It will challenge at at times, shock in others. It will engage, force one to think differently, compel to read further or want to toss the book aside. It will infuriate, illuminate, confound and inspire, but if one can make it through to the end, a picture begins to emerge, and many things previously hidden or misunderstood will become abundantly clear.

The books themselves are amoral, they have to be as a matter of necessity. The science of human behaviour does not discriminate, nor does it judge right from wrong. It is what it is, and whether something is morally good or evil does not affect whether it is true or false. To attach any kind of morality or ideology to the concepts inside would dilute and distort the message. The author is simply making observations, “connecting the dots” - so to speak. It is left up to the reader to put the pieces together and decide for themselves.

It is a form of knowledge after all, and knowledge, like any tool, can be used for good or ill. The choice with what to do with this information rests solely with the agency of the individual person.

I think it is a mistake to to dismiss this material because of how the author presents himself on social media. This becomes another case of “shooting the messenger” because you don’t like or are offended by the message. It’s akin to refusing to eat a meal prepared by renowned chef Gordon Ramsay on account of his acerbic personality. The food still tastes good.

Also, I don’t think it’s fair to judge the entirety of his books on a few random snippets from the internet taken out of context. The essence of this work is best understood and appreciated by reading all three volumes cover to cover, and allowing yourself time to process everything in its proper context.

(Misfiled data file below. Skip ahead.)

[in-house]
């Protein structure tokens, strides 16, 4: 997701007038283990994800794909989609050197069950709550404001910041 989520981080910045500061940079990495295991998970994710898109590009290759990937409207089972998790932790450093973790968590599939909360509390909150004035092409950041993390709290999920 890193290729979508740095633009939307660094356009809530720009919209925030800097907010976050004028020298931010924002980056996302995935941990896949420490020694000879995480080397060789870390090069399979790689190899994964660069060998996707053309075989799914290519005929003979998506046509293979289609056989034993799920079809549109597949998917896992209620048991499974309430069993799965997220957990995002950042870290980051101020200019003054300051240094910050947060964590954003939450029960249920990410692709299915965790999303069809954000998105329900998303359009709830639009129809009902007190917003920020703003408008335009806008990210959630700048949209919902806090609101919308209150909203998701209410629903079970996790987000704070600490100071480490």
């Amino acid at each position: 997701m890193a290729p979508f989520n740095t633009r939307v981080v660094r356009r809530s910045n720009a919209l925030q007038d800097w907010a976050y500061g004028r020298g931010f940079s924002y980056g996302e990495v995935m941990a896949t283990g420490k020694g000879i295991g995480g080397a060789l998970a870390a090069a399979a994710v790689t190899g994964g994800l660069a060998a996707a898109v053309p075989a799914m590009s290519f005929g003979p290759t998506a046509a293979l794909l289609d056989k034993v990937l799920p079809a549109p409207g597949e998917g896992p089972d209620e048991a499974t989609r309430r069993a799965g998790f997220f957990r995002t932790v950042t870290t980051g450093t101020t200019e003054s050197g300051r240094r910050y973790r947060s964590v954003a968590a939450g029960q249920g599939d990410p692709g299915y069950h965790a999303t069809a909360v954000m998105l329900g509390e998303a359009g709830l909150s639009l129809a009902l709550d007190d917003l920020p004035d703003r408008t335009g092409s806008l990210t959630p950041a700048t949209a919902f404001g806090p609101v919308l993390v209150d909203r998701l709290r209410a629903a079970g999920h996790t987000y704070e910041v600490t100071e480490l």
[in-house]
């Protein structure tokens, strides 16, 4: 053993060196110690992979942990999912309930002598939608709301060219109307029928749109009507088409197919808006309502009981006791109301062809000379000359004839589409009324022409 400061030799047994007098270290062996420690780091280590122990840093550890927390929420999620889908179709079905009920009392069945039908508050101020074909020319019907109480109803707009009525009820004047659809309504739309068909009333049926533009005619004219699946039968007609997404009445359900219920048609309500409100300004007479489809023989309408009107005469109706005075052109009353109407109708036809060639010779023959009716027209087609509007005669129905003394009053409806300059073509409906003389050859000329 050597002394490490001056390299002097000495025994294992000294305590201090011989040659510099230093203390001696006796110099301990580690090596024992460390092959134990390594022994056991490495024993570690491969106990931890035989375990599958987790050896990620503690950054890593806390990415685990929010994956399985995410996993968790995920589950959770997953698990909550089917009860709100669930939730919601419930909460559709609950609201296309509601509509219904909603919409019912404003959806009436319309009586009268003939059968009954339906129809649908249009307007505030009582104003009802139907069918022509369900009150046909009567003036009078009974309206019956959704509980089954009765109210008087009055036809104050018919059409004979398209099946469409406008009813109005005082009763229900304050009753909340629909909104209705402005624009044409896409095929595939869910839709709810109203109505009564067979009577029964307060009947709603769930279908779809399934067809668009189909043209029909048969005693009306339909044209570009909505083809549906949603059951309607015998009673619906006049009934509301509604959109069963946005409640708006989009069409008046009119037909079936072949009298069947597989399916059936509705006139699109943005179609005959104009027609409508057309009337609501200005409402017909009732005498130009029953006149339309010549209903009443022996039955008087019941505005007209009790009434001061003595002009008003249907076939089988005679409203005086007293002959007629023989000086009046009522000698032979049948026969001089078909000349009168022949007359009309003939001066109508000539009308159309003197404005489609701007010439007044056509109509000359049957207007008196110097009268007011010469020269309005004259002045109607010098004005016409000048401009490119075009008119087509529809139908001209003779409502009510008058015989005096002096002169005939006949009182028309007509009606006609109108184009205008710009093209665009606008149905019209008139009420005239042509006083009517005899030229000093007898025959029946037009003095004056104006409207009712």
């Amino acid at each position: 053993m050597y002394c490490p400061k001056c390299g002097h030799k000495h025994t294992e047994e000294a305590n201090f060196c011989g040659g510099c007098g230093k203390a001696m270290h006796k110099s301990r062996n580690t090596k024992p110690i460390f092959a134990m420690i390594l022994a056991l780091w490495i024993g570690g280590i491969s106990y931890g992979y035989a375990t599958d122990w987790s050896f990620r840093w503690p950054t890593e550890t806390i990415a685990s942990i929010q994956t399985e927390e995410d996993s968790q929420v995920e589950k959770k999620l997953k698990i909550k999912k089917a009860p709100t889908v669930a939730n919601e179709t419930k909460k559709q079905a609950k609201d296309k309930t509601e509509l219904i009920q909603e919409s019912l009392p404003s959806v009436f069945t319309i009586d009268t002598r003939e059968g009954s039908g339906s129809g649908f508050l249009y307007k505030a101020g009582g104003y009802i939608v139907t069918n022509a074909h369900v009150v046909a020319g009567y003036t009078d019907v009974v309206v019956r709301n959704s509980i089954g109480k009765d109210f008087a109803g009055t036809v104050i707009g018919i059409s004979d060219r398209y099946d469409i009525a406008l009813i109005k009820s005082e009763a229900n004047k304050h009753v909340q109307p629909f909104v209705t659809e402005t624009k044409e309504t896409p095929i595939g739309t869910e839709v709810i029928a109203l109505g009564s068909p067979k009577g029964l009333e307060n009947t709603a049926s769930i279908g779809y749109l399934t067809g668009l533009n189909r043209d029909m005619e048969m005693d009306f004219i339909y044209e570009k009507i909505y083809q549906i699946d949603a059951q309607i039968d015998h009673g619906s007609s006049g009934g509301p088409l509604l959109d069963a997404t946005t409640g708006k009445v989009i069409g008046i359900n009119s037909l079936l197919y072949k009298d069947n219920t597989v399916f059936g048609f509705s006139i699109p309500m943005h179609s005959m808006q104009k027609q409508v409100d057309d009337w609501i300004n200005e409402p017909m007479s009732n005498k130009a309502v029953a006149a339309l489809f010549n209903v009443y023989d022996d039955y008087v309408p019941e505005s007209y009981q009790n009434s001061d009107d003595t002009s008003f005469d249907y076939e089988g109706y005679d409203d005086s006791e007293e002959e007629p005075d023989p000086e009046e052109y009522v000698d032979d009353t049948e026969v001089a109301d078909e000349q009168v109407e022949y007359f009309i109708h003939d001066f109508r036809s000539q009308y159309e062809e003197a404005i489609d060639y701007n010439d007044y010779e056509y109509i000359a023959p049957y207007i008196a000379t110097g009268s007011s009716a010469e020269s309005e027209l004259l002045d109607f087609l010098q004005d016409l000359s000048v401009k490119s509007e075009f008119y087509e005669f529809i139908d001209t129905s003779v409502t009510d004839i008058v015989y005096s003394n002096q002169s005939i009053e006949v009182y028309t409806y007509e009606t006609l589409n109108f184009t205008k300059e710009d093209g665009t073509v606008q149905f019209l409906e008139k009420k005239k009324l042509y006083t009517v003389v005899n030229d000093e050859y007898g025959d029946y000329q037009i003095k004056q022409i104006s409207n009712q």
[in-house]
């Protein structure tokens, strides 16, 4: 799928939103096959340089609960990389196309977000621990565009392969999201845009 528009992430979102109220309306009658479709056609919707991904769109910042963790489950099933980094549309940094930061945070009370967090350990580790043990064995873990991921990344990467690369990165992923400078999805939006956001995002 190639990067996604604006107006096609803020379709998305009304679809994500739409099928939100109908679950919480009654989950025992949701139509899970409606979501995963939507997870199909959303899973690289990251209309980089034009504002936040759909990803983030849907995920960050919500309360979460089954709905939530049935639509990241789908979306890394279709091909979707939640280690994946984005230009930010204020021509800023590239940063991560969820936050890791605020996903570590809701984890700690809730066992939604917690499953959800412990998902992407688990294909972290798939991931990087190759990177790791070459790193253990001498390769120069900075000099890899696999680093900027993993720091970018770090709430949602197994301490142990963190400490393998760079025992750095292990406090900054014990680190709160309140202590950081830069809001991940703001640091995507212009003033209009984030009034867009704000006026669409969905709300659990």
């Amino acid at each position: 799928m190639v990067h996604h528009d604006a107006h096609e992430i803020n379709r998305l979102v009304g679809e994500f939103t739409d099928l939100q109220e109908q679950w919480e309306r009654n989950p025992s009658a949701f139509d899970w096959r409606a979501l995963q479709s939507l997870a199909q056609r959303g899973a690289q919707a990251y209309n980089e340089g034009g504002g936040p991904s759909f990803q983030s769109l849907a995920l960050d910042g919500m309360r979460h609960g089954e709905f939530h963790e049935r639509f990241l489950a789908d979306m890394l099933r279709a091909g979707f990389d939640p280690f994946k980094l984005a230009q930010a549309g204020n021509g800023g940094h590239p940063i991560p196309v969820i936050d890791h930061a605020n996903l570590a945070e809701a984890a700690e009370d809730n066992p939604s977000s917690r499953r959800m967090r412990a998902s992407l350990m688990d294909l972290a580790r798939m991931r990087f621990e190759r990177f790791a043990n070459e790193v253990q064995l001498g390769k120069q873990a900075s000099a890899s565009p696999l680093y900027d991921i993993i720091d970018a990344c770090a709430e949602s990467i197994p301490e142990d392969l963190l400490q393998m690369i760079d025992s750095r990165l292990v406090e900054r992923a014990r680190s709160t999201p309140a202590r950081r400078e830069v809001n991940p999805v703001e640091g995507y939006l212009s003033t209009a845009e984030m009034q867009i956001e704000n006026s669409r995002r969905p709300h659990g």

As for the profanity, personally I couldn’t give a -flick- about that! ;-)

I don’t expect many here to agree with me, and that’s okay. Taking a firm stand against the majority opinion tends to isolate a person, putting them in the precarious position of having to defend themselves against the group. But, from my perspective, the value of this information takes precedence over any potential personal repercussions. An alternative point of view to the prevailing Blue Pill narrative exhibited so far in this thread simply needed to be expressed.

If any of you have reacted negatively to what I have written or have doubts or questions about my position, I urge you to read all three books first, and see if the answers to your queries might lie there.

And lastly, as a mental exercise, consider the possibility that the degree to which a person finds the material in these books objectionable and offensive, is the same degree in which they are conditioned by and invested in promoting and maintaining their inculcated allegiance to feminine imperative?

And perhaps it is these people that would most benefit from reading The Rational Male series.

For every action, there is an equal and opposite reaction.

Something to think about.

As for me, I will recommend these books to every man I know, including my 23 year old son, and plan on referring to them often and reading them again in the near future.

That’s my take on it.

No grain of salt required. ;-)
 
#58
Hello Timotheos. You have presented a very strong and convincing argument and based on what you have come away with many young men would benefit from reading all three books. Thank you for stating it so clearly.
 

Joe

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#59
but it's another to paint a whole gender with the same brush.